August 2023
Volume 23, Issue 9
Open Access
Vision Sciences Society Annual Meeting Abstract  |   August 2023
Is edge sensitivity more than contrast sensitivity?
Author Affiliations & Notes
  • Lynn Schmittwilken
    Technical University Berlin
  • Felix A. Wichmann
    University of Tuebingen
  • Marianne Maertens
    Technical University Berlin
  • Footnotes
    Acknowledgements  Funded by the Deutsche Forschungsgemeinschaft (DFG, German Research Foundation) under Germany's Excellence Strategy -EXC 2002/1 "Science of Intelligence"- project number 390523135 and individual grants MA 5127/4-1 and 5-1 to M. Maertens
Journal of Vision August 2023, Vol.23, 4932. doi:
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      Lynn Schmittwilken, Felix A. Wichmann, Marianne Maertens; Is edge sensitivity more than contrast sensitivity?. Journal of Vision 2023;23(9):4932.

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      © ARVO (1962-2015); The Authors (2016-present)

  • Supplements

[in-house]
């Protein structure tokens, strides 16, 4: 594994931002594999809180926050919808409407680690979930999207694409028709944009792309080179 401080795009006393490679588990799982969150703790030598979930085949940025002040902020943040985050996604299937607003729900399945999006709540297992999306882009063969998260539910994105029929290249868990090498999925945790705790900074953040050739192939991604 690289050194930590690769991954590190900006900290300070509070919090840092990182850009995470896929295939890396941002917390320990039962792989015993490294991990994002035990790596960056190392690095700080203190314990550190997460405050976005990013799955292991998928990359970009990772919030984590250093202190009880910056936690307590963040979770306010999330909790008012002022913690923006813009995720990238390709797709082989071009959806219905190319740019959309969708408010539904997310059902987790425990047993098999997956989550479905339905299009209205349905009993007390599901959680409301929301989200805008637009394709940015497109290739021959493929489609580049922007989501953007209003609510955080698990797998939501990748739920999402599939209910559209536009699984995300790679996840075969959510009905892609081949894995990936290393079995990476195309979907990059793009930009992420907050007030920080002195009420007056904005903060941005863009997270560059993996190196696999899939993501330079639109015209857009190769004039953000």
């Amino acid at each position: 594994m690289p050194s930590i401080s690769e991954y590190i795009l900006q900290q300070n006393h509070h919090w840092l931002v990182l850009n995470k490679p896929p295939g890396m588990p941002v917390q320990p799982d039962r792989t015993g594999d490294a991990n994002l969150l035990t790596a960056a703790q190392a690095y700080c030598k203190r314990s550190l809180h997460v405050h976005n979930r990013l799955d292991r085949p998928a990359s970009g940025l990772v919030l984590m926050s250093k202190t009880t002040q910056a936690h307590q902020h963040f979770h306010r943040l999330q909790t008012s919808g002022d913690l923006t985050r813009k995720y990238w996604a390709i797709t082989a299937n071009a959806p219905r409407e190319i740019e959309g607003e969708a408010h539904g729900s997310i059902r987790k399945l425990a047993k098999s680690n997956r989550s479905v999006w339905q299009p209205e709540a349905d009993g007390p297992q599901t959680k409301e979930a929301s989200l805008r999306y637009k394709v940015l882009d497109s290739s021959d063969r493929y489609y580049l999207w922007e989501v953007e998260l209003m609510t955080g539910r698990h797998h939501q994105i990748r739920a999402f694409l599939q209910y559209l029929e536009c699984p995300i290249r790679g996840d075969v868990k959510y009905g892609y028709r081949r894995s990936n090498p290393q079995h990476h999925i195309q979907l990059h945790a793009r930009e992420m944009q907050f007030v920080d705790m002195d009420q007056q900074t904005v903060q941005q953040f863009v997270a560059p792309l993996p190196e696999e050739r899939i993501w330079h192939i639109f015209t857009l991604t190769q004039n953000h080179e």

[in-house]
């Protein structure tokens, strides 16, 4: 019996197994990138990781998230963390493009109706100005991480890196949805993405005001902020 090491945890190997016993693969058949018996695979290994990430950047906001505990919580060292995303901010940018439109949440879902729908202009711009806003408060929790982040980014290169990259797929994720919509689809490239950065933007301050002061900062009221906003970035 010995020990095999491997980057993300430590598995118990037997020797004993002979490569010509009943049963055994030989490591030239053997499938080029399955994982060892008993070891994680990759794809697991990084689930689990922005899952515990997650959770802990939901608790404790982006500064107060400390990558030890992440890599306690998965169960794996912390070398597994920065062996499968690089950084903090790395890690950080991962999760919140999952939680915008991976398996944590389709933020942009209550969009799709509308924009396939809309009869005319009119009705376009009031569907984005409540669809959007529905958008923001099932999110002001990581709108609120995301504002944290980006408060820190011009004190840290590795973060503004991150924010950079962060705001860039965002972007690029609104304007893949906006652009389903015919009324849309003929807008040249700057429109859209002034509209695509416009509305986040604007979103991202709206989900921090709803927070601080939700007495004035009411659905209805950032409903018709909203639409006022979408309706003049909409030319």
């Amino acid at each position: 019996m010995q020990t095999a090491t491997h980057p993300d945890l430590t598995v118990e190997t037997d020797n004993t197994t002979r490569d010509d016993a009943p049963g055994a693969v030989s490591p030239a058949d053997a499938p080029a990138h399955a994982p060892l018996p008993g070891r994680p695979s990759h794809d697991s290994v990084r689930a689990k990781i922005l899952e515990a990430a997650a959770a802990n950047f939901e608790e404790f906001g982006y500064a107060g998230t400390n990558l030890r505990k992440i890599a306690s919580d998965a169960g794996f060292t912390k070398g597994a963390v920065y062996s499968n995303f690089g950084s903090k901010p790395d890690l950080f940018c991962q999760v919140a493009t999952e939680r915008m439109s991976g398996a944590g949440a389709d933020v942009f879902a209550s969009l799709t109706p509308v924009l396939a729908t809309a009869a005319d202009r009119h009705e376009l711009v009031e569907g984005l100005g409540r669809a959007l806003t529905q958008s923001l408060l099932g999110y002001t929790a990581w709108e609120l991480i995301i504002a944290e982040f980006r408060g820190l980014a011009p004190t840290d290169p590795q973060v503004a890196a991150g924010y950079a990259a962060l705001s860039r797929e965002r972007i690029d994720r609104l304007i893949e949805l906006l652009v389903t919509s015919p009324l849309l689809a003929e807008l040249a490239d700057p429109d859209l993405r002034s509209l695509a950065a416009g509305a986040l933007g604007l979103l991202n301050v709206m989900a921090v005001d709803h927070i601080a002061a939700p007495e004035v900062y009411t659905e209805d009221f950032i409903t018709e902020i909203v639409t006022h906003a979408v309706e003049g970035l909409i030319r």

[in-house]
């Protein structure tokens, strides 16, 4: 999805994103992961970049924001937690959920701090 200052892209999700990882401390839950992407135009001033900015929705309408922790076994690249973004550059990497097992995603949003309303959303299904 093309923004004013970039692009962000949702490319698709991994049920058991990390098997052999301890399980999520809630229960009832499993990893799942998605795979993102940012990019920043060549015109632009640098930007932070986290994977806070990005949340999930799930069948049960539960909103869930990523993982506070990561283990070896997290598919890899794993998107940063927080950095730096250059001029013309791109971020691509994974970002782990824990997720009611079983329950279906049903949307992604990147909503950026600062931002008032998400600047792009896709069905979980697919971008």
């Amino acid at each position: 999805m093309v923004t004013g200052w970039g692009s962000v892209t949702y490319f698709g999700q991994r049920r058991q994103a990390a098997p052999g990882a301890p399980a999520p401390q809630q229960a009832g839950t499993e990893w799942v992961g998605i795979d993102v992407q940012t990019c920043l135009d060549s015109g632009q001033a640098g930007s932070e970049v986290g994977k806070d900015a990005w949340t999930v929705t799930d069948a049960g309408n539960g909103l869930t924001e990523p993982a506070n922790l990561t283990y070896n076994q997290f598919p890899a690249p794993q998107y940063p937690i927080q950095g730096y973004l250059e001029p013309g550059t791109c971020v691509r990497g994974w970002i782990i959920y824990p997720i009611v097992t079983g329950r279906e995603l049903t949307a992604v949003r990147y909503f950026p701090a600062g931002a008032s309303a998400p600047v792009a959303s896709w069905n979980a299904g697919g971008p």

How does the human visual system extract relevant information from the pattern of light on the retinae? The psychophysical study of early vision has led to important insights in the initial processing characteristics of human vision, and we have image-computable models which quantitatively account for relevant psychophysical findings. Many of these findings come from experiments with sinusoidal gratings and Gabor patches, which, due to their narrow spectra, are thought to be ideal to isolate and test mechanisms of early vision. However, during natural viewing relevant stimulus features such as object boundaries involve sharp luminance discontinuities (i.e. edges) and thus broad spectra. Here we explore whether the computational mechanisms which account for the perception of sinusoidal gratings can also predict psychophysical sensitivity to (isolated) edges. Psychophysically, we probe human edge sensitivity (2-AFC, position of edge) in the presence of different types of noise. Edges were Cornsweet edges with peak frequencies at 0.5, 3 and 9 cpd, and noise types were white, pink, and brown as well as three narrowband noises with center frequencies at 0.5, 3 and 9 cpd. Computationally, we implemented several edge models using standard components of existing edge models (single or multiple odd-symmetric log-Gabor filters) and standard components from spatial vision models (divisive contrast gain control, signal-detection-theory based decoders of varying complexity). We find that several different models can reasonably account for the data and thus conclude that human contrast and edge sensitivity are likely employing similar computational mechanisms - results from narrowband sinusoidal gratings thus generalize to more natural, broadband stimuli. Finally, we discuss the assumptions and design choices involved in our computational modeling and make both explicit to foster their critical examination.


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